References


[i] Sam Harris, The Moral Landscape: How Science Can Determine Human Values (New York: Free Press, 2010), 12.

[ii] Epicurus, "Letter to Menoecues," 

"When we say, then, that pleasure is the end and aim, we do not mean the pleasures of the prodigal or the pleasures of sensuality, as we are understood to do by some through ignorance, prejudice, or willful misrepresentation. By pleasure we mean the absence of pain in the body and of trouble in the soul. It is not an unbroken succession of drinking-bouts and of revelry, not sexual lust, not the enjoyment of the fish and other delicacies of a luxurious table, which produce a pleasant life; it is sober reasoning, searching out the grounds of every choice and avoidance, and banishing those beliefs through which the greatest tumults take possession of the soul. Of all this the beginning and the greatest good is wisdom."

[iii]  J. L. Mackie, The Miracle of Theism (Oxford University Press, 1982), 240-262

10 comments:

  1. Your definition, that wrong actions are intentionally negatively affecting another, assumes the moral stance from the beginning. By assuming that we ought not intentionally negatively affect another, you have assumed the conclusion from the beginning. If not circular, then it at least does as David Hume pointed out, subtly shifts to an unsupported ought. I maintain it is not possible to begin without this assumed moral position and arrive at an objective moral philosophy. You have assumed an objective moral stance to prove an objective moral conclusion.

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    1. Let's be honest that all ethical theories make some assumptions. Divine command theory not only assumes that god exists, but that it is one particular god that exists. And DCT interpreters also assume that their interpretation of their reading of scripture is objective and binding to all others. That's a much heavier assumption to carry than "assuming" that it is wrong to intentionally negatively affect another being is. At least I draw from empirical evidence to argue my claim.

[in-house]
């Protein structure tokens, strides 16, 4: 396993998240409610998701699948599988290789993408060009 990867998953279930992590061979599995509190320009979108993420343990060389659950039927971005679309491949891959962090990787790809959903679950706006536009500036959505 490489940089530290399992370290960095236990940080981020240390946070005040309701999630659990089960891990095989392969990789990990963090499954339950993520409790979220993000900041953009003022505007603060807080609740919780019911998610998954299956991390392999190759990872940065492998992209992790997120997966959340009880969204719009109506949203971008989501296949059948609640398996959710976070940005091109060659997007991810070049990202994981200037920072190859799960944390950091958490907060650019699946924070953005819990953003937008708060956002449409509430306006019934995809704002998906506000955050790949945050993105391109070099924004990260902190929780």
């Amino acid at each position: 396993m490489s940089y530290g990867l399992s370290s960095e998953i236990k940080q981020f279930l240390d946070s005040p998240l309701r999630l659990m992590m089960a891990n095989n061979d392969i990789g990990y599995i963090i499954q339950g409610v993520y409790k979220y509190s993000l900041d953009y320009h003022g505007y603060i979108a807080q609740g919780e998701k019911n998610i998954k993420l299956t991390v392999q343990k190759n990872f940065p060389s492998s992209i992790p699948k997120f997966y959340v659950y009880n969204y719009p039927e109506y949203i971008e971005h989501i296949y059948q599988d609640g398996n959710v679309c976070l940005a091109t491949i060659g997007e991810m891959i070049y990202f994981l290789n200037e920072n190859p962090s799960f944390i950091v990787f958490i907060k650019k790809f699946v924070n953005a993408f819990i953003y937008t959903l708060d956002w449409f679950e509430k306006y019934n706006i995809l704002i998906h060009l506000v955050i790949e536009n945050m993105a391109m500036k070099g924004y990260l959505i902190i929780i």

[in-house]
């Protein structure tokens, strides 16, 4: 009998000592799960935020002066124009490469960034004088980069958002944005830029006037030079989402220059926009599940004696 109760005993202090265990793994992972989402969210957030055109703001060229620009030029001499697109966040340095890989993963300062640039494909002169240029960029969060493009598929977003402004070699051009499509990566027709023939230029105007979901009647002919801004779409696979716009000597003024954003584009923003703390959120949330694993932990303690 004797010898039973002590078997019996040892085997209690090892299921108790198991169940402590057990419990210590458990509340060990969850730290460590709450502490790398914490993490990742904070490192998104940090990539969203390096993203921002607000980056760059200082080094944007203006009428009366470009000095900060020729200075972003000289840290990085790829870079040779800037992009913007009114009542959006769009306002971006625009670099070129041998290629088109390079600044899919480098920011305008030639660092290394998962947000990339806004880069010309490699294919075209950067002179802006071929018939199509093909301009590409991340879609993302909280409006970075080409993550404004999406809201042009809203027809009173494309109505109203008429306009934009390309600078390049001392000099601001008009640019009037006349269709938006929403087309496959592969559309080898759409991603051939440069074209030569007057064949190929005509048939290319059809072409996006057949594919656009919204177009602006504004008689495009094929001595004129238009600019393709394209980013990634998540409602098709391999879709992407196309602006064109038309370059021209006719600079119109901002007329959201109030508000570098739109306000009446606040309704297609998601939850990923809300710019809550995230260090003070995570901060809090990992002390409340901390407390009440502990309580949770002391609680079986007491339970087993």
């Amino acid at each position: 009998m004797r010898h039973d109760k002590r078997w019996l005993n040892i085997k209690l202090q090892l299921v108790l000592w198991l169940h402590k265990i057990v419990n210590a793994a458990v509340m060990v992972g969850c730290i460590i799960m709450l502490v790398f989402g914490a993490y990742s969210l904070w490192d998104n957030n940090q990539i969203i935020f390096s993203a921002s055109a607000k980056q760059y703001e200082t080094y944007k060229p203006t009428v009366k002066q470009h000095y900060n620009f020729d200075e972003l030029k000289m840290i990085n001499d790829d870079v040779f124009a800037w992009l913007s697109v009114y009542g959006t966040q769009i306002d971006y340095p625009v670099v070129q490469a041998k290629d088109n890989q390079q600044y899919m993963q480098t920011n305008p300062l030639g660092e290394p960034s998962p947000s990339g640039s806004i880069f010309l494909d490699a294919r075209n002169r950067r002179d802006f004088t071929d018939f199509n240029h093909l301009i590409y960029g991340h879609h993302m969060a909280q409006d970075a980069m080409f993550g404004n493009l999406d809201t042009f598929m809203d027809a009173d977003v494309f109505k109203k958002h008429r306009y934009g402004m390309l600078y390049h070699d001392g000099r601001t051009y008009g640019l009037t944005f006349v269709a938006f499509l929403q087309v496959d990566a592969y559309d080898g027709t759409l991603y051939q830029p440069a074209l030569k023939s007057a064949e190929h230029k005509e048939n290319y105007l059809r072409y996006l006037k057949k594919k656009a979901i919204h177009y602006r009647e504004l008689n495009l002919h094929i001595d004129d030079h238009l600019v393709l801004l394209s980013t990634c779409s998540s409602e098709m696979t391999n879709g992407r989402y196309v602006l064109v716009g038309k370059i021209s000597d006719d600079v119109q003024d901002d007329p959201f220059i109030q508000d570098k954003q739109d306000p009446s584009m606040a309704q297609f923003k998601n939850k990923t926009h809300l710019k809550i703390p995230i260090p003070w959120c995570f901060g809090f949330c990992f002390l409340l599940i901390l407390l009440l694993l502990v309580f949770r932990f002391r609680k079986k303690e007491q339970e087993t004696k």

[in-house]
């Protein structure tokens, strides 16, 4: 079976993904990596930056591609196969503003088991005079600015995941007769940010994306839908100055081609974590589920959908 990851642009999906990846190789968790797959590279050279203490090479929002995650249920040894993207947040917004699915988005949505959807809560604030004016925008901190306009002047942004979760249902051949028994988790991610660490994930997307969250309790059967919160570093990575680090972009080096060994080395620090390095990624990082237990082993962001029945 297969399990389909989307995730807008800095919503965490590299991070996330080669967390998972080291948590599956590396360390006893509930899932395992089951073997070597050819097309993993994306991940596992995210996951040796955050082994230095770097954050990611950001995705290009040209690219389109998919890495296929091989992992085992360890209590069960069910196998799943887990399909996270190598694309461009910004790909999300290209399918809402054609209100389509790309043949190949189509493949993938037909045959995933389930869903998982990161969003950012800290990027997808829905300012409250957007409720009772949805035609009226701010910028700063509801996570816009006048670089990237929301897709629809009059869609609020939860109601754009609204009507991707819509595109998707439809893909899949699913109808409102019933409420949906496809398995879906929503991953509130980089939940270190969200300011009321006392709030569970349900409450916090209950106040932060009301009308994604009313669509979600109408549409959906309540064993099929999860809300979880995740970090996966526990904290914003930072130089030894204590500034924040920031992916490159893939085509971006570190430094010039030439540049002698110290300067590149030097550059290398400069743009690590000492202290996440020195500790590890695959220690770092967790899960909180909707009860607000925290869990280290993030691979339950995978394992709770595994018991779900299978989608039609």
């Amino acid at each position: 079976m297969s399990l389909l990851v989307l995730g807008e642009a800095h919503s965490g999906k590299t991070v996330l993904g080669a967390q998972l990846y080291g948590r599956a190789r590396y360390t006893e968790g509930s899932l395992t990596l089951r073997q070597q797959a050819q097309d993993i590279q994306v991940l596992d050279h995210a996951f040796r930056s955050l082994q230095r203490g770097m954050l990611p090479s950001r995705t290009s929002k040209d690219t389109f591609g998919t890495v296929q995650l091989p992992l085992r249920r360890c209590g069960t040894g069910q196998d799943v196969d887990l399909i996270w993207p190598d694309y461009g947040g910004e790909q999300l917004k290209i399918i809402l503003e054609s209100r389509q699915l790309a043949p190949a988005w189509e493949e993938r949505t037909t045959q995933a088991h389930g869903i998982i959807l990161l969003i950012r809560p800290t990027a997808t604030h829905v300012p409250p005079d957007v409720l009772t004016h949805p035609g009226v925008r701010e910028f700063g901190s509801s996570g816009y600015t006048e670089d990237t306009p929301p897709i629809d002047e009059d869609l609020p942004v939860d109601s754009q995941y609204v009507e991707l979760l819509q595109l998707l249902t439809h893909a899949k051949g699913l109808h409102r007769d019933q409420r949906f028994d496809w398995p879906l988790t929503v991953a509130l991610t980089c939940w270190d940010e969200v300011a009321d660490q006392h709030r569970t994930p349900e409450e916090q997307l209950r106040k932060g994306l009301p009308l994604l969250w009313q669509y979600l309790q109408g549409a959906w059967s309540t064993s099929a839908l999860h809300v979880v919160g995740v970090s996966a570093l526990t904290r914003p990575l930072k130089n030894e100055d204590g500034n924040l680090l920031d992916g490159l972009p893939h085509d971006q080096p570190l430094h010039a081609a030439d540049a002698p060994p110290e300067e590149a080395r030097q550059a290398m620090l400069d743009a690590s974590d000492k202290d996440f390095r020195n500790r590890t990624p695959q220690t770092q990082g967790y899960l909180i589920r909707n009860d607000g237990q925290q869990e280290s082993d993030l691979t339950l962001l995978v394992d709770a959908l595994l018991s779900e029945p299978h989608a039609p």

I justify my definition by what I write before it and after it, and I address the Is/Ought dilemma. If intentionally negatively affecting another being when it cannot be avoided is not morally wrong, then what is? Can you put forth a better definition?

      I've also just written a comparative study on moral realism vs. divine command theory where I break down the is/ought dilemma and others even further.

      See this link:

      http://www.atheismandthecity.com/2013/04/meta-ethics-moral-realism-vs-divine.html

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    2. Michael,

      Excellent discussion. You wrote clearly and honestly. I'm also glad that you acknowledged Humblesmith's observation that you "have assumed a conclusion from the beginning."

      Let me then just add an additional critique regarding your presuppostion of the evil of human suffering. This presupposition does not seem to be consistent with evolution that required a dog-eat-dog (survival of the fittest) in order to bring forth higher creatures. From an evolutionary point of view, death and suffering has a positive connotation.